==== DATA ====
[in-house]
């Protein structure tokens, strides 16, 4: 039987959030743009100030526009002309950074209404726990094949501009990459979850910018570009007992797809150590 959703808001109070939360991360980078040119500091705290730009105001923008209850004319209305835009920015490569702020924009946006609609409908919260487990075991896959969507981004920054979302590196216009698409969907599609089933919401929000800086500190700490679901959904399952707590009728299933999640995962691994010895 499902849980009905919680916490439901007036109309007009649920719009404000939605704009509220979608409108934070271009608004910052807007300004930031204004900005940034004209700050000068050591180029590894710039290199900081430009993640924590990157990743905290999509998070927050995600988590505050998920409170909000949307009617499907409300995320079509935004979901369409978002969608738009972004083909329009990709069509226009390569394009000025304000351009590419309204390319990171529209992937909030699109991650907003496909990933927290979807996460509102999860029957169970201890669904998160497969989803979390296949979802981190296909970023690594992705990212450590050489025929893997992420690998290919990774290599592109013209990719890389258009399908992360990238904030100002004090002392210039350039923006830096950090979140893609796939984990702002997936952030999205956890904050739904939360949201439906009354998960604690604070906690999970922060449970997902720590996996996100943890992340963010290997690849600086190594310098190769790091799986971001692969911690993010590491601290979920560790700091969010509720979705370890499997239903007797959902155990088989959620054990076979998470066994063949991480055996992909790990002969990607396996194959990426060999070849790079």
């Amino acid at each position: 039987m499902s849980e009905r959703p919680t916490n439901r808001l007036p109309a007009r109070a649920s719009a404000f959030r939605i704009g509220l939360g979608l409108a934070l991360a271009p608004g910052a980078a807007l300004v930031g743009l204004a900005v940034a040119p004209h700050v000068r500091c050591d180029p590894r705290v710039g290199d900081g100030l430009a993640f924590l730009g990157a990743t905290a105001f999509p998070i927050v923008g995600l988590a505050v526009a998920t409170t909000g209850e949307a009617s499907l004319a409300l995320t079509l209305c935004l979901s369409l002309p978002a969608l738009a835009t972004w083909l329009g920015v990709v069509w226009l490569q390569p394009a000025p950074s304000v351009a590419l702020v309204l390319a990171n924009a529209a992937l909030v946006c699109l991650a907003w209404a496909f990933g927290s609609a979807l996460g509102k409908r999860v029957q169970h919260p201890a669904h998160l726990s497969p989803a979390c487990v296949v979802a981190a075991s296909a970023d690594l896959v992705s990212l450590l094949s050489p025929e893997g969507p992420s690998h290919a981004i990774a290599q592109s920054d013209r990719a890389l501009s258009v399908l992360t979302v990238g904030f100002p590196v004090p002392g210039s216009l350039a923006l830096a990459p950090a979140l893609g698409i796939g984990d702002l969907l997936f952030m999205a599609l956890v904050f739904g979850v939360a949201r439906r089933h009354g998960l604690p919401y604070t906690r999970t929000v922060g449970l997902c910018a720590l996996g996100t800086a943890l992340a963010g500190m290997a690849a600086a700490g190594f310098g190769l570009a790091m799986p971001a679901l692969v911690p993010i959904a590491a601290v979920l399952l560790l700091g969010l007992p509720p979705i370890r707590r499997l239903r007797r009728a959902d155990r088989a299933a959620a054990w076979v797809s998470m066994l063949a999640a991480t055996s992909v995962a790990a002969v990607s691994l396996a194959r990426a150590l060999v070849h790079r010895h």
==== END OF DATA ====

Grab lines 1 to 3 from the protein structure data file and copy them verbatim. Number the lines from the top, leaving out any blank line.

[in-house]
């Protein structure tokens, strides 16, 4: 039987959030743009100030526009002309950074209404726990094949501009990459979850910018570009007992797809150590 959703808001109070939360991360980078040119500091705290730009105001923008209850004319209305835009920015490569702020924009946006609609409908919260487990075991896959969507981004920054979302590196216009698409969907599609089933919401929000800086500190700490679901959904399952707590009728299933999640995962691994010895 499902849980009905919680916490439901007036109309007009649920719009404000939605704009509220979608409108934070271009608004910052807007300004930031204004900005940034004209700050000068050591180029590894710039290199900081430009993640924590990157990743905290999509998070927050995600988590505050998920409170909000949307009617499907409300995320079509935004979901369409978002969608738009972004083909329009990709069509226009390569394009000025304000351009590419309204390319990171529209992937909030699109991650907003496909990933927290979807996460509102999860029957169970201890669904998160497969989803979390296949979802981190296909970023690594992705990212450590050489025929893997992420690998290919990774290599592109013209990719890389258009399908992360990238904030100002004090002392210039350039923006830096950090979140893609796939984990702002997936952030999205956890904050739904939360949201439906009354998960604690604070906690999970922060449970997902720590996996996100943890992340963010290997690849600086190594310098190769790091799986971001692969911690993010590491601290979920560790700091969010509720979705370890499997239903007797959902155990088989959620054990076979998470066994063949991480055996992909790990002969990607396996194959990426060999070849790079």
């Amino acid at each position: 039987m499902s849980e009905r959703p919680t916490n439901r808001l007036p109309a007009r109070a649920s719009a404000f959030r939605i704009g509220l939360g979608l409108a934070l991360a271009p608004g910052a980078a807007l300004v930031g743009l204004a900005v940034a040119p004209h700050v000068r500091c050591d180029p590894r705290v710039g290199d900081g100030l430009a993640f924590l730009g990157a990743t905290a105001f999509p998070i927050v923008g995600l988590a505050v526009a998920t409170t909000g209850e949307a009617s499907l004319a409300l995320t079509l209305c935004l979901s369409l002309p978002a969608l738009a835009t972004w083909l329009g920015v990709v069509w226009l490569q390569p394009a000025p950074s304000v351009a590419l702020v309204l390319a990171n924009a529209a992937l909030v946006c699109l991650a907003w209404a496909f990933g927290s609609a979807l996460g509102k409908r999860v029957q169970h919260p201890a669904h998160l726990s497969p989803a979390c487990v296949v979802a981190a075991s296909a970023d690594l896959v992705s990212l450590l094949s050489p025929e893997g969507p992420s690998h290919a981004i990774a290599q592109s920054d013209r990719a890389l501009s258009v399908l992360t979302v990238g904030f100002p590196v004090p002392g210039s216009l350039a923006l830096a990459p950090a979140l893609g698409i796939g984990d702002l969907l997936f952030m999205a599609l956890v904050f739904g979850v939360a949201r439906r089933h009354g998960l604690p919401y604070t906690r999970t929000v922060g449970l997902c910018a720590l996996g996100t800086a943890l992340a963010g500190m290997a690849a600086a700490g190594f310098g190769l570009a790091m799986p971001a679901l692969v911690p993010i959904a590491a601290v979920l399952l560790l700091g969010l007992p509720p979705i370890r707590r499997l239903r007797r009728a959902d155990r088989a299933a959620a054990w076979v797809s998470m066994l063949a999640a991480t055996s992909v995962a790990a002969v990607s691994l396996a194959r990426a150590l060999v070849h790079r010895h």